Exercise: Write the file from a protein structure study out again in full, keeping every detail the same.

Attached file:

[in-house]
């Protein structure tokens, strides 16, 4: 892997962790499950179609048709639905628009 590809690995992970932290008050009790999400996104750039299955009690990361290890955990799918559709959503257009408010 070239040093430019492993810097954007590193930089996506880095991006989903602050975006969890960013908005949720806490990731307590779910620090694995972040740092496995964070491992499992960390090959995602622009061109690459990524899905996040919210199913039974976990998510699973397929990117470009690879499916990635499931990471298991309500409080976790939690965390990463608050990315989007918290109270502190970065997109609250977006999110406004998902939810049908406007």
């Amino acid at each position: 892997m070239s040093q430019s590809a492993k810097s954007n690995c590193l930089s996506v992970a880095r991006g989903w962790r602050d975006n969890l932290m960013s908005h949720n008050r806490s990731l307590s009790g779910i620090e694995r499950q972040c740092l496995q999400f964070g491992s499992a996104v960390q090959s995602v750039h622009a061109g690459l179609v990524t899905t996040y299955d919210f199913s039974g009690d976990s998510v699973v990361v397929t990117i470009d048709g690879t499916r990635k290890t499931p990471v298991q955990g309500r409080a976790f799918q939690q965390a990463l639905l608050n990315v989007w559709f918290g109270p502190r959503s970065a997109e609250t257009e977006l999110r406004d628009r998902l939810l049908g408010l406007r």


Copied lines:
[in-house]
């Protein structure tokens, strides 16, 4: 892997962790499950179609048709639905628009 590809690995992970932290008050009790999400996104750039299955009690990361290890955990799918559709959503257009408010 070239040093430019492993810097954007590193930089996506880095991006989903602050975006969890960013908005949720806490990731307590779910620090694995972040740092496995964070491992499992960390090959995602622009061109690459990524899905996040919210199913039974976990998510699973397929990117470009690879499916990635499931990471298991309500409080976790939690965390990463608050990315989007918290109270502190970065997109609250977006999110406004998902939810049908406007």
């Amino acid at each position: 892997m070239s040093q430019s590809a492993k810097s954007n690995c590193l930089s996506v992970a880095r991006g989903w962790r602050d975006n969890l932290m960013s908005h949720n008050r806490s990731l307590s009790g779910i620090e694995r499950q972040c740092l496995q999400f964070g491992s499992a996104v960390q090959s995602v750039h622009a061109g690459l179609v990524t899905t996040y299955d919210f199913s039974g009690d976990s998510v699973v990361v397929t990117i470009d048709g690879t499916r990635k290890t499931p990471v298991q955990g309500r409080a976790f799918q939690q965390a990463l639905l608050n990315v989007w559709f918290g109270p502190r959503s970065a997109e609250t257009e977006l999110r406004d628009r998902l939810l049908g408010l406007r």